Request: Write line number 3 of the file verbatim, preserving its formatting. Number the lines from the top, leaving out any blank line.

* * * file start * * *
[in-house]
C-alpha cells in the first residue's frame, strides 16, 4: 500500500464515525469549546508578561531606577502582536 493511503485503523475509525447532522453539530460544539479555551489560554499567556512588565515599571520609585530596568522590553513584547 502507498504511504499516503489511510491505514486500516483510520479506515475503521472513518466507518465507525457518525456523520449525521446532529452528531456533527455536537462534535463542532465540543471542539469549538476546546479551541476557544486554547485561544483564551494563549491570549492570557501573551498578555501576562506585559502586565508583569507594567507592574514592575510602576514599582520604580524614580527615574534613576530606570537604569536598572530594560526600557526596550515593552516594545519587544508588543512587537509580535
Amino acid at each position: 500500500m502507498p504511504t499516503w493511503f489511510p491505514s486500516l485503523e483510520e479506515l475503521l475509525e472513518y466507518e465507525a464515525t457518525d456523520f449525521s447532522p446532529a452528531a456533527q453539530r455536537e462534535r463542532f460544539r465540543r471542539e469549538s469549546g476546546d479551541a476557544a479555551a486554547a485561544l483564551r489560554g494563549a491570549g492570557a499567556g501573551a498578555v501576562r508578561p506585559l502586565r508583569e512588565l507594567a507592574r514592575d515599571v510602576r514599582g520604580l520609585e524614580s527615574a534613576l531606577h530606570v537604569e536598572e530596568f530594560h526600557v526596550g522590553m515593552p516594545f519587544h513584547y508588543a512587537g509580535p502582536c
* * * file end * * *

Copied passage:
Amino acid at each position: 500500500m502507498p504511504t499516503w493511503f489511510p491505514s486500516l485503523e483510520e479506515l475503521l475509525e472513518y466507518e465507525a464515525t457518525d456523520f449525521s447532522p446532529a452528531a456533527q453539530r455536537e462534535r463542532f460544539r465540543r471542539e469549538s469549546g476546546d479551541a476557544a479555551a486554547a485561544l483564551r489560554g494563549a491570549g492570557a499567556g501573551a498578555v501576562r508578561p506585559l502586565r508583569e512588565l507594567a507592574r514592575d515599571v510602576r514599582g520604580l520609585e524614580s527615574a534613576l531606577h530606570v537604569e536598572e530596568f530594560h526600557v526596550g522590553m515593552p516594545f519587544h513584547y508588543a512587537g509580535p502582536c